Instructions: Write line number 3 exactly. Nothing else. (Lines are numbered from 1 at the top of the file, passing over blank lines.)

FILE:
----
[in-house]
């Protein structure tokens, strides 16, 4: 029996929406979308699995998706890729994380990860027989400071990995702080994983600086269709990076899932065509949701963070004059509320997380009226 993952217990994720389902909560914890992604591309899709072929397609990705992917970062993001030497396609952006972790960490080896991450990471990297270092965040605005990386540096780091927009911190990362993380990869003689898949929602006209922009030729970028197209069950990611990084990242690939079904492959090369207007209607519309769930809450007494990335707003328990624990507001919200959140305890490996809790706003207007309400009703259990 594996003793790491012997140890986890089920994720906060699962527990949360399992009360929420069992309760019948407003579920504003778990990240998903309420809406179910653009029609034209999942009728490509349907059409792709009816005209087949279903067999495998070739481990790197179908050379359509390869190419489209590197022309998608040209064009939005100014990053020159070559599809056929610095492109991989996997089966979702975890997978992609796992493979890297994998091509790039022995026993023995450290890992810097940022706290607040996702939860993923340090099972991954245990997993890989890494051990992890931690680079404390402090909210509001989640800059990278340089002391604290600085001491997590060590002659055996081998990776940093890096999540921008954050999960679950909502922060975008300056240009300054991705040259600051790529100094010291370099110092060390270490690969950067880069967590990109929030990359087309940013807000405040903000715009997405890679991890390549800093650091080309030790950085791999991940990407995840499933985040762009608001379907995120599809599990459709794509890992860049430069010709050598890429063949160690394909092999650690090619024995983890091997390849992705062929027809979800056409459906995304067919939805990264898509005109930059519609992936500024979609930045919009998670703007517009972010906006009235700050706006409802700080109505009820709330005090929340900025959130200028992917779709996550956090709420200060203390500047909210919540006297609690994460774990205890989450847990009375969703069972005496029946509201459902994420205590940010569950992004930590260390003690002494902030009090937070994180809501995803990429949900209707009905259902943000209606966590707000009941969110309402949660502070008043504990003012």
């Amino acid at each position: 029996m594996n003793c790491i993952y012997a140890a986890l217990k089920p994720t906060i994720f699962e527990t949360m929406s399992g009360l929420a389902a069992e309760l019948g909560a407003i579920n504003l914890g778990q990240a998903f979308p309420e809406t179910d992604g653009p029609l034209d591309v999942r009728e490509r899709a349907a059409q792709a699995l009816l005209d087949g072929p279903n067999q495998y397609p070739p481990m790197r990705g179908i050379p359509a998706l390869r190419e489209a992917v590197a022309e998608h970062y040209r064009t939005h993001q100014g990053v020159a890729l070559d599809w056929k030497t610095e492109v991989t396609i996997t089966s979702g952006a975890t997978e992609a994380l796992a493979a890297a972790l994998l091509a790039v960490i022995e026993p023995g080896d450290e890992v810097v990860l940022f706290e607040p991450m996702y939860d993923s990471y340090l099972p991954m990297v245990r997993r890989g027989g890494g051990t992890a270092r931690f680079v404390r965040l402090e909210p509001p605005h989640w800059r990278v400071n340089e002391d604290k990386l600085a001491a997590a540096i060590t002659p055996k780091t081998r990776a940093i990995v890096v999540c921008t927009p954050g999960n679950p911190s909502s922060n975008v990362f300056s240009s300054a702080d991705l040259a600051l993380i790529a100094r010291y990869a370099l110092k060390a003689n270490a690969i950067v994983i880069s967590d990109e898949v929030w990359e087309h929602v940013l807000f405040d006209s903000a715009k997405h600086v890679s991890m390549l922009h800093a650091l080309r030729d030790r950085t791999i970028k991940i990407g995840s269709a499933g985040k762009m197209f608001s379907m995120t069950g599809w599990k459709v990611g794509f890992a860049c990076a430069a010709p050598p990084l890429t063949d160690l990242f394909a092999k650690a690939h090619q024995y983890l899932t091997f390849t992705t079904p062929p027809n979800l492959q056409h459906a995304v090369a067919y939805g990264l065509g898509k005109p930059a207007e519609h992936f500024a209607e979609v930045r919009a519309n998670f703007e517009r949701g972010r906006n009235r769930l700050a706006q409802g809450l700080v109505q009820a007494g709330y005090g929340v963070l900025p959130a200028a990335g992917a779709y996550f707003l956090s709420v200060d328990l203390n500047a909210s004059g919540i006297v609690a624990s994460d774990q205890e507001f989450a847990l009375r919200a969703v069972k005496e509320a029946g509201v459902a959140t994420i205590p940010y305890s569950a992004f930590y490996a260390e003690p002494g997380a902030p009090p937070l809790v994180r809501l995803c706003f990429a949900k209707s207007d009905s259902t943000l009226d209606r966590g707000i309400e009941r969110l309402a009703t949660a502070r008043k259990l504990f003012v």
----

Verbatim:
């Amino acid at each position: 029996m594996n003793c790491i993952y012997a140890a986890l217990k089920p994720t906060i994720f699962e527990t949360m929406s399992g009360l929420a389902a069992e309760l019948g909560a407003i579920n504003l914890g778990q990240a998903f979308p309420e809406t179910d992604g653009p029609l034209d591309v999942r009728e490509r899709a349907a059409q792709a699995l009816l005209d087949g072929p279903n067999q495998y397609p070739p481990m790197r990705g179908i050379p359509a998706l390869r190419e489209a992917v590197a022309e998608h970062y040209r064009t939005h993001q100014g990053v020159a890729l070559d599809w056929k030497t610095e492109v991989t396609i996997t089966s979702g952006a975890t997978e992609a994380l796992a493979a890297a972790l994998l091509a790039v960490i022995e026993p023995g080896d450290e890992v810097v990860l940022f706290e607040p991450m996702y939860d993923s990471y340090l099972p991954m990297v245990r997993r890989g027989g890494g051990t992890a270092r931690f680079v404390r965040l402090e909210p509001p605005h989640w800059r990278v400071n340089e002391d604290k990386l600085a001491a997590a540096i060590t002659p055996k780091t081998r990776a940093i990995v890096v999540c921008t927009p954050g999960n679950p911190s909502s922060n975008v990362f300056s240009s300054a702080d991705l040259a600051l993380i790529a100094r010291y990869a370099l110092k060390a003689n270490a690969i950067v994983i880069s967590d990109e898949v929030w990359e087309h929602v940013l807000f405040d006209s903000a715009k997405h600086v890679s991890m390549l922009h800093a650091l080309r030729d030790r950085t791999i970028k991940i990407g995840s269709a499933g985040k762009m197209f608001s379907m995120t069950g599809w599990k459709v990611g794509f890992a860049c990076a430069a010709p050598p990084l890429t063949d160690l990242f394909a092999k650690a690939h090619q024995y983890l899932t091997f390849t992705t079904p062929p027809n979800l492959q056409h459906a995304v090369a067919y939805g990264l065509g898509k005109p930059a207007e519609h992936f500024a209607e979609v930045r919009a519309n998670f703007e517009r949701g972010r906006n009235r769930l700050a706006q409802g809450l700080v109505q009820a007494g709330y005090g929340v963070l900025p959130a200028a990335g992917a779709y996550f707003l956090s709420v200060d328990l203390n500047a909210s004059g919540i006297v609690a624990s994460d774990q205890e507001f989450a847990l009375r919200a969703v069972k005496e509320a029946g509201v459902a959140t994420i205590p940010y305890s569950a992004f930590y490996a260390e003690p002494g997380a902030p009090p937070l809790v994180r809501l995803c706003f990429a949900k209707s207007d009905s259902t943000l009226d209606r966590g707000i309400e009941r969110l309402a009703t949660a502070r008043k259990l504990f003012v």